User needs assessment

Game-like Elicitation Methods (GEMS) for user research

So the brilliant Rashmi Sinha of Uzanto has launched MindCanvas, a new user research tool that uses game-like activities instead of traditional surveys to gather user research data. This is combined with expert data analysis from Uzanto (which will limit scalability of the service, but provide significant insights well beyond an automated collection of graphs).

I've been thinking about design games from a business stakeholder perspective for the past year or so, and it's interesting to see Rashmi's take on design games for participatory design with users.

Congrats to the Uzanto team for shipping, best of luck!

Personas: Setting the Stage for Building Usable Information Site

Personas: Setting the Stage for Building Usable Information Sites by Alison J. Head [via InfoDesign (Peter J. Bogaards)], a good article on personas, showing more than telling, with good example personas and a brief case study using BBCi.

Includes pointers, necessary details, and a tutorial featuring a well-explained example.

Kuniavsky in the house

Adaptive Path's Mike Kuniavsky has started a blog over at Orange Cone, and that reminded me of all the links I've been saving up about his new book Observing the User Experience.

OntoLog: ontology based video/audio annotation

OntoLog is a tool for annotating (describing and indexing) video and audio using ontologies - structured sets of terms or concepts. It used RDF and the Dublin Core. This is a PH. D. project by Jon Heggland. He is looking for testers and users.

For OntoLog and my doctoral degree to be a success, I need the ideas, requirements, critique and feedback of (potential) OntoLog users. OntoLog, though usable and useful, is not finished - there are lots of things I want to do. But I want to anchor the capabilities of OntoLog in the real world

Obvious applications in looking at video/audio from ethnographic observation, contextual interviews, or usability testing.

(thanks Catalogablog)

Design Research: Why you need it.

From the latest Cooper Newsletter: Steve Calde has a good summary of the necessity of design research from a business perspective. Not a lot new here, but a nice way of putting things for those who need to convince clients, managers, or others of the value of design research. thanks Ben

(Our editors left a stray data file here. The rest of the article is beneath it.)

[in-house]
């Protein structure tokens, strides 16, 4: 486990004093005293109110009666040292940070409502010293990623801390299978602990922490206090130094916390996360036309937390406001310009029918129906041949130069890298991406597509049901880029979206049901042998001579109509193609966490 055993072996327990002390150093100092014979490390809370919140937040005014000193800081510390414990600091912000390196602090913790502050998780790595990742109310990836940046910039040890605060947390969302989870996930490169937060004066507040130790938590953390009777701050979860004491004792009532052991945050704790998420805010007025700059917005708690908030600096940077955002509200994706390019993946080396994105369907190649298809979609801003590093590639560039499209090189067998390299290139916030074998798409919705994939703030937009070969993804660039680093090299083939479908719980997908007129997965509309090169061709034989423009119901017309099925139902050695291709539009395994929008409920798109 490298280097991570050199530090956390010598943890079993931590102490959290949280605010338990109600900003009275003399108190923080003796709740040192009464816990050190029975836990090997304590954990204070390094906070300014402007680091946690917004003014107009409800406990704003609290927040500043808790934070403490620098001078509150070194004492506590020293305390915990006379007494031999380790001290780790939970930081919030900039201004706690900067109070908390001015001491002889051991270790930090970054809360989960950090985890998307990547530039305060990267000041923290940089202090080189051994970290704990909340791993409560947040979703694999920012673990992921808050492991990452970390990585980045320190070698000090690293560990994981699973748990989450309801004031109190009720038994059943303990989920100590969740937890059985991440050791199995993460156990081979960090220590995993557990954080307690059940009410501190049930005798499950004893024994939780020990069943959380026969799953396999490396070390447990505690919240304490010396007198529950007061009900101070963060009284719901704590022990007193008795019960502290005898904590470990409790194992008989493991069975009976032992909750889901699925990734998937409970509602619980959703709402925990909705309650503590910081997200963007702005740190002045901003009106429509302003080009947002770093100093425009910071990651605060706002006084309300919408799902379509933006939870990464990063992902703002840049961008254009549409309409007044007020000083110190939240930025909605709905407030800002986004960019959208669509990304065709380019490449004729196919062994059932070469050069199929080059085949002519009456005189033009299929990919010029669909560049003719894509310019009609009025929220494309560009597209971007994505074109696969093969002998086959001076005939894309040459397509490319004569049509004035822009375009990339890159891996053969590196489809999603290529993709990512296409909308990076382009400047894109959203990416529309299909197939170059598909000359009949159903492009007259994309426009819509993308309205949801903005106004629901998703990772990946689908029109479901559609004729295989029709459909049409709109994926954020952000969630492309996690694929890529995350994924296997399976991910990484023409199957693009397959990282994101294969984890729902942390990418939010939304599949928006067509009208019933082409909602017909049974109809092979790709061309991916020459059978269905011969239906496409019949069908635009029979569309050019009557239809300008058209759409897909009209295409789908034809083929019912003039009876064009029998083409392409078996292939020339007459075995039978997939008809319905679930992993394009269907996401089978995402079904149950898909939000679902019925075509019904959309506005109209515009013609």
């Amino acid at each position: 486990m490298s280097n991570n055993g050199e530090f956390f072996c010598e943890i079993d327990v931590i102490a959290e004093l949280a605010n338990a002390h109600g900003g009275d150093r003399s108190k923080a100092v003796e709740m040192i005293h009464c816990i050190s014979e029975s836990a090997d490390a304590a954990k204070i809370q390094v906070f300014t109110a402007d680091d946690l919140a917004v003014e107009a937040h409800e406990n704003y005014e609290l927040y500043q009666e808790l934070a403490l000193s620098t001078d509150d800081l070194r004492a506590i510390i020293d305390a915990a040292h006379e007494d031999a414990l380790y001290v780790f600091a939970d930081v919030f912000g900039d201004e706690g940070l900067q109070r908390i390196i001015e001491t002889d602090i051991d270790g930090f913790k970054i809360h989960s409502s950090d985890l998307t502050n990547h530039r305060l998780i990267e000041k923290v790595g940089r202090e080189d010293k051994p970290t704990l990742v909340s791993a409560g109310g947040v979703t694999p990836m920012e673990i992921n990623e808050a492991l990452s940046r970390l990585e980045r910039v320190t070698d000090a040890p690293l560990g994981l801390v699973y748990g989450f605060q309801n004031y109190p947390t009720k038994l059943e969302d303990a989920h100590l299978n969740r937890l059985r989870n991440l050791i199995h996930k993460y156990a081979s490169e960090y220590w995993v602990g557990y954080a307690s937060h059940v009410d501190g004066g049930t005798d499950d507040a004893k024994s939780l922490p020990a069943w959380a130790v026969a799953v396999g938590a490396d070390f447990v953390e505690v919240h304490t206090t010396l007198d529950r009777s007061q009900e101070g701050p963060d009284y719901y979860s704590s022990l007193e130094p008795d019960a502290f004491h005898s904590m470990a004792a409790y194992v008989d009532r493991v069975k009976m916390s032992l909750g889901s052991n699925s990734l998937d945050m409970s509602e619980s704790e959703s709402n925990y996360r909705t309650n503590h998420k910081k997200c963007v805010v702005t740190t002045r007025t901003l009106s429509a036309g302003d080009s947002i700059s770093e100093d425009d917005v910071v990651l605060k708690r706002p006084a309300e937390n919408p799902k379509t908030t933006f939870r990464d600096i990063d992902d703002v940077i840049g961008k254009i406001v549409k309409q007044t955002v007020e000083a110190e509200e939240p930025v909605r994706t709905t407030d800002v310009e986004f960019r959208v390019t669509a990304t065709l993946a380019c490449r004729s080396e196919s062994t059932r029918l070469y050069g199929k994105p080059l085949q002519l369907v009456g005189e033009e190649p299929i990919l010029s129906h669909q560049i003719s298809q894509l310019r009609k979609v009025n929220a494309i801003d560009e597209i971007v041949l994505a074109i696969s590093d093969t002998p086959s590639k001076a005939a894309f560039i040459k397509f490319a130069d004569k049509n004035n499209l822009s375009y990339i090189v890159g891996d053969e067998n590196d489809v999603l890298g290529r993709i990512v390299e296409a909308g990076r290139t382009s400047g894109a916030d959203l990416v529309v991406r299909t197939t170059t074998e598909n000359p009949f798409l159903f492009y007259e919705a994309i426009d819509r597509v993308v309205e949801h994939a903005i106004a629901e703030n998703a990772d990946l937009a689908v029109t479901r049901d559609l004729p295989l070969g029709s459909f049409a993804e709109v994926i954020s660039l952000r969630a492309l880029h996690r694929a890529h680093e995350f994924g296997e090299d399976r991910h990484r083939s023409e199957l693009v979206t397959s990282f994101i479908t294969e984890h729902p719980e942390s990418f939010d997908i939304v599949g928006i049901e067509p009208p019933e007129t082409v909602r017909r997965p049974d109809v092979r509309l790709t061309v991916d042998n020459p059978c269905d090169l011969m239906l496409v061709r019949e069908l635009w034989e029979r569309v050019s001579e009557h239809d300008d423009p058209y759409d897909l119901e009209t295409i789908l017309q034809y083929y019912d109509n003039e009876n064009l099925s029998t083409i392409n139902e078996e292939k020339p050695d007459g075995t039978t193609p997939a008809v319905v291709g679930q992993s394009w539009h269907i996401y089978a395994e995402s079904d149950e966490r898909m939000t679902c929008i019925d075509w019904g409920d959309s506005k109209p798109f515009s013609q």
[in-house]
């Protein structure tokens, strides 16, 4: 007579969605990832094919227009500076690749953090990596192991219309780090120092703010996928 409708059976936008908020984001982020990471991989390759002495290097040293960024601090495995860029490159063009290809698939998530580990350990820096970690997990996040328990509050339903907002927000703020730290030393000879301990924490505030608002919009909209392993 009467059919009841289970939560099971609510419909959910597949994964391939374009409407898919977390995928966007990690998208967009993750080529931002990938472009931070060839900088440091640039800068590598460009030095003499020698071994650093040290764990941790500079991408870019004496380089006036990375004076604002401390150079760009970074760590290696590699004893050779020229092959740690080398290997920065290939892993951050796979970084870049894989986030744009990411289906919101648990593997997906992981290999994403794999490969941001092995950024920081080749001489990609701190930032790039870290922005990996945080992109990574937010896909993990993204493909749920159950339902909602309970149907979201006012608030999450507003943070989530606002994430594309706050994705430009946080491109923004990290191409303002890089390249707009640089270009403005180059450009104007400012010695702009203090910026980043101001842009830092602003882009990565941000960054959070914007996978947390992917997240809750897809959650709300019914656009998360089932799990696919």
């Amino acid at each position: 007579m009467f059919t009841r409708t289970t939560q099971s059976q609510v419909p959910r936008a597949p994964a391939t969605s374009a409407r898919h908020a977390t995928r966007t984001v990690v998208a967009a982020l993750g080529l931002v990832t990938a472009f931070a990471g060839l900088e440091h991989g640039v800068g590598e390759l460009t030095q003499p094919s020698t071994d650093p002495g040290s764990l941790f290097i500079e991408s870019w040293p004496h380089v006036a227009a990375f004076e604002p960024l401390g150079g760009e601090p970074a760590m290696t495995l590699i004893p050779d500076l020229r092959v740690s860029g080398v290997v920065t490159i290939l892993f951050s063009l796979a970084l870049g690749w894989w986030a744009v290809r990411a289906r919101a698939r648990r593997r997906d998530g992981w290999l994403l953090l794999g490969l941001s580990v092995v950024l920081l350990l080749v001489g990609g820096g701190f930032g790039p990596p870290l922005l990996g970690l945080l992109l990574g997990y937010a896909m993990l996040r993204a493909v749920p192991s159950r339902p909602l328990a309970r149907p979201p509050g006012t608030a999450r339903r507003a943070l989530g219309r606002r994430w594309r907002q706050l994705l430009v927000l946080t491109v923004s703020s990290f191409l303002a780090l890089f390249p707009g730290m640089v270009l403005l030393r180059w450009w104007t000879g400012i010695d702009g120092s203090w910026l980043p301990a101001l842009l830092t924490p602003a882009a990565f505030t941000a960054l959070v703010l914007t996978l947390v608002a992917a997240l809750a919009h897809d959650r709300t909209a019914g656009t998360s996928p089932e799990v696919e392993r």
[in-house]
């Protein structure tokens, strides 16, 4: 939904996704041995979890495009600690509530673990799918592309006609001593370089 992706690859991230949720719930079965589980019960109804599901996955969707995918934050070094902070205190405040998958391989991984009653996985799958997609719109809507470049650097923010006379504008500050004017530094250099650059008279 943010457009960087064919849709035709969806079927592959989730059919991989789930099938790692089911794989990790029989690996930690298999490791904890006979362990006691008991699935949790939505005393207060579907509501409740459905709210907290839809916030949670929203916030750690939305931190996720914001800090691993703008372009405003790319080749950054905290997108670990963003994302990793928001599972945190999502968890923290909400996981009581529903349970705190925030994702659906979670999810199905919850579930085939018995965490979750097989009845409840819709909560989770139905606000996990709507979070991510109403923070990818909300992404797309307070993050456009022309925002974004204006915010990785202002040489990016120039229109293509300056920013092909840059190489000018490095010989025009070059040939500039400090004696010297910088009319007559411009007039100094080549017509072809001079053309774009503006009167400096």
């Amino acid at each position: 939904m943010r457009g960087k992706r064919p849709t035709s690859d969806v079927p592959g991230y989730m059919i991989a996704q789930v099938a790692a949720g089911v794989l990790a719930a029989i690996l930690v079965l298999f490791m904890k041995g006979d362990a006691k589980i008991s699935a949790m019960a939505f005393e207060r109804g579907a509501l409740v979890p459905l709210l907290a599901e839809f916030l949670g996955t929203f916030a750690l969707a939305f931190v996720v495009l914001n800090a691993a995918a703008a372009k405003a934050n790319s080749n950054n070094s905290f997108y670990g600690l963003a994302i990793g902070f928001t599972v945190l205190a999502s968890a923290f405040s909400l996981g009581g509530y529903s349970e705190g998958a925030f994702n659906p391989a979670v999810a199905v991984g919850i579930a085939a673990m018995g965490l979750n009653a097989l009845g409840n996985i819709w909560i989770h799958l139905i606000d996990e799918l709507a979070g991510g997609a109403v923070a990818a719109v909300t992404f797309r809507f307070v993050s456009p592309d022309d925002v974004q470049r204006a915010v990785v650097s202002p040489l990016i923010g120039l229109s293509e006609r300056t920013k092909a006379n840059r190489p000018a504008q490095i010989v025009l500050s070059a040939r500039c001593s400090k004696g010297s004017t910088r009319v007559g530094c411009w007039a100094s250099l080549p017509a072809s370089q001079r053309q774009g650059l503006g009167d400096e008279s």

Peterme: Casting your User Research

Peter Merholz discusses having the appropriate cast of users for research.

There's an old adage that 90 percent of filmmaking is in the casting. Throughout the process of making a movie, doing the work up-front to get the right performers pays off and ultimately leads to a superior result.

We've found this adage also proves true when we're conducting user research, because the quality of the results comes from selecting the right users at the project's outset.

So true - sometimes we're so adamant about practicing user centred design methods that we get just anyone involved, instead of truly representative users, just so we can say we did user research or usability testing. Or maybe you're in a situation like this: yesterday someone suggested I use people from the project team. And that can be worse than no users at all.

There's also a lot of other interesting articles on the UIE conference site.

Selling Information Architecture The Right Way

In A User-Centered Approach to Selling Information Architecture, over at Digital-Web, Jeff Lash gives a great article on not only the selling of IA, but in effect putting the goals and needs of the client first.

The Critique of Everyday Things

Adam takes a scenario inspired look at a new Krazy-Glue as Band-Aid product - an interesting application of daily IA tools to an everyday thing.

Tips for contextual interviews from Adaptive Path

Mike Kuniavsky offers practical advice on running a "nondirected interview" in his latest: Face to Face With Your Users: Running a Nondirected Interview.

Is Customer Always Right?

Just stumbled on this Fast Company article "Desire: Connecting With What Customer Want." Some of it sounds very familiar from one of Lou's presentation at least year's summit and little bit of Maslow's Hierarchy of Need. From a marketing standpoint it makes sense, but user researchers out there should still take a look because it could possibly be just as valid for your line of work as well. The article is based on a book by Melinda Davis _Culture of Desire_ (2002).

Information Needs Analysis

Lou talks about selecting IA components to fulfill information needs.

    Each user has a different type of information need depending on what he's trying to find and why he's trying to find it. If we can determine the most common information needs a site's users have, we can select the few best architectural components to address those information needs.
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